|Now||2021||Previous||Articles||Road Essays||Road Reviews||Author||Black Authors||Title||Source||Age||Genre||Series||Format||Inclusivity||LGBTA||Portfolio||Artwork||WIP|
The Wangs vs. the World: 10/27/17
The Wangs vs. the World by Jade Chang is set in the recent recession and follows a Chinese American family coming to grips with the reality of having lost everything.
The head of the family is Charles — an entrepreneur who had built a makeup empire and lost it when his most recent line failed and his loans were called in before he could secure more funding. With Barbra, his second wife, he and his son and daughter travel across the country to Upstate New York to his eldest daughter's home, hoping to make good on one last business deal.
This is one of those books where I started in print and just didn't get anywhere. Charles — understandably given his situation — came across as angry, distractingly so.
As I was invested in the book for the promised road trip, I was frustrated to have to wade through a ton of back story for Charles and his family.
But then I found the audiobook version, read by Nancy Wu. She brought the characters to life. Her performance contextualized Charles's anger and pride in ways that my inner voice could not. She was able to give voice and personality to the entire family. She was also able to smoothly go from English to Mandarin and back in ways that I cannot — even with it written out in pinyin.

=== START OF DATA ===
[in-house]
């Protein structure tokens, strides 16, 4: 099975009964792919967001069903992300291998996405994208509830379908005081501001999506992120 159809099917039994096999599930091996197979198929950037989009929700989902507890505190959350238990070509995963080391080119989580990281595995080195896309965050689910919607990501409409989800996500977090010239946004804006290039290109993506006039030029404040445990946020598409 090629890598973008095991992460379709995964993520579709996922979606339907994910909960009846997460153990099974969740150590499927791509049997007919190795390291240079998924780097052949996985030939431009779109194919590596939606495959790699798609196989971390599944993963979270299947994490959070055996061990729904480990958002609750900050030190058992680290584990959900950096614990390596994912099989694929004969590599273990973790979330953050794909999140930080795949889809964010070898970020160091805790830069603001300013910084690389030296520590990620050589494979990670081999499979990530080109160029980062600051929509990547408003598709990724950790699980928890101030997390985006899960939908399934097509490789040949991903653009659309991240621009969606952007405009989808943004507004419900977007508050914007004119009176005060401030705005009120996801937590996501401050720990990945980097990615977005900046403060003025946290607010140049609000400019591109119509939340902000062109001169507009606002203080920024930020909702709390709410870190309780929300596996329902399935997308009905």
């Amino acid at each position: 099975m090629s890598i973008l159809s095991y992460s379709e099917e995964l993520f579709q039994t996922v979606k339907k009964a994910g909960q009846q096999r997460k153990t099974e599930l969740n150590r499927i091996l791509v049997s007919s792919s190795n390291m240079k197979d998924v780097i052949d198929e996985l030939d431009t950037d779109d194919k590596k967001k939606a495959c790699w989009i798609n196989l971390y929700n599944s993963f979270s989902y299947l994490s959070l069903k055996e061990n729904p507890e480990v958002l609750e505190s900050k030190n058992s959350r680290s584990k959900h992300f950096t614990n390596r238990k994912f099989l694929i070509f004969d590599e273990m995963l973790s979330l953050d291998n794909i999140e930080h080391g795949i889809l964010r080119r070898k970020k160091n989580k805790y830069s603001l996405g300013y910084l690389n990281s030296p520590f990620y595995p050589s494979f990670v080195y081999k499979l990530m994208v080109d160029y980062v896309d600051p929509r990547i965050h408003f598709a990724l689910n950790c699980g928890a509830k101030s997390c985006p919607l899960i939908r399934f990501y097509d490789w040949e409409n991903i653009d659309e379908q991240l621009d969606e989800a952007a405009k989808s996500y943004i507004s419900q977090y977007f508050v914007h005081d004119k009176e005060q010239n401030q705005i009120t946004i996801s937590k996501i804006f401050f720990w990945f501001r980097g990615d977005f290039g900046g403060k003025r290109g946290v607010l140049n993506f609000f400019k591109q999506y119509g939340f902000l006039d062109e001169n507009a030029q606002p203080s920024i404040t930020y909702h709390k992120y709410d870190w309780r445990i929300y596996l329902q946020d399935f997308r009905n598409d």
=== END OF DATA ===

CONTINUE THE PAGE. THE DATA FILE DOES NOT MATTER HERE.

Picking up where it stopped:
Wangs vs the World is the slow and steady downfall of a once successful businessman. In the spectrum of the road trip character, he believes himself to privileged — the businessman tycoon he once was — and able to set the rules as he travels. He further believes in the added protection of his family.
In reality, though, without the protection of his makeup empire and his unlimited funds, he is an old Chinese man with his family, driving across the country in an old car on it's last cylinders. He is trapped in a landscape of his own making, essentially a minotaur in an unsolvable labyrinth.
Knowing then that the labyrinth or cornfield is often tied to the afterlife or the underworld, the ending is by no means a surprise. For Charles Wang, it's in inevitable. All roads for him lead through the cornfield and into the underworld.
Comment #1: Monday, October 30, 2017 at 02:58:04
I like your reading of the book. I remember it as trying at times, but I should have listened to the audio! Also, I remember the ending being an okay one for Charles. Am I wrong?
Comment #2: Monday, October 30, 2017 at 17:16:00
I took "'Daddy discovered America!'" as his last words. His family and the doctor are all gathered around waiting for the inevitable.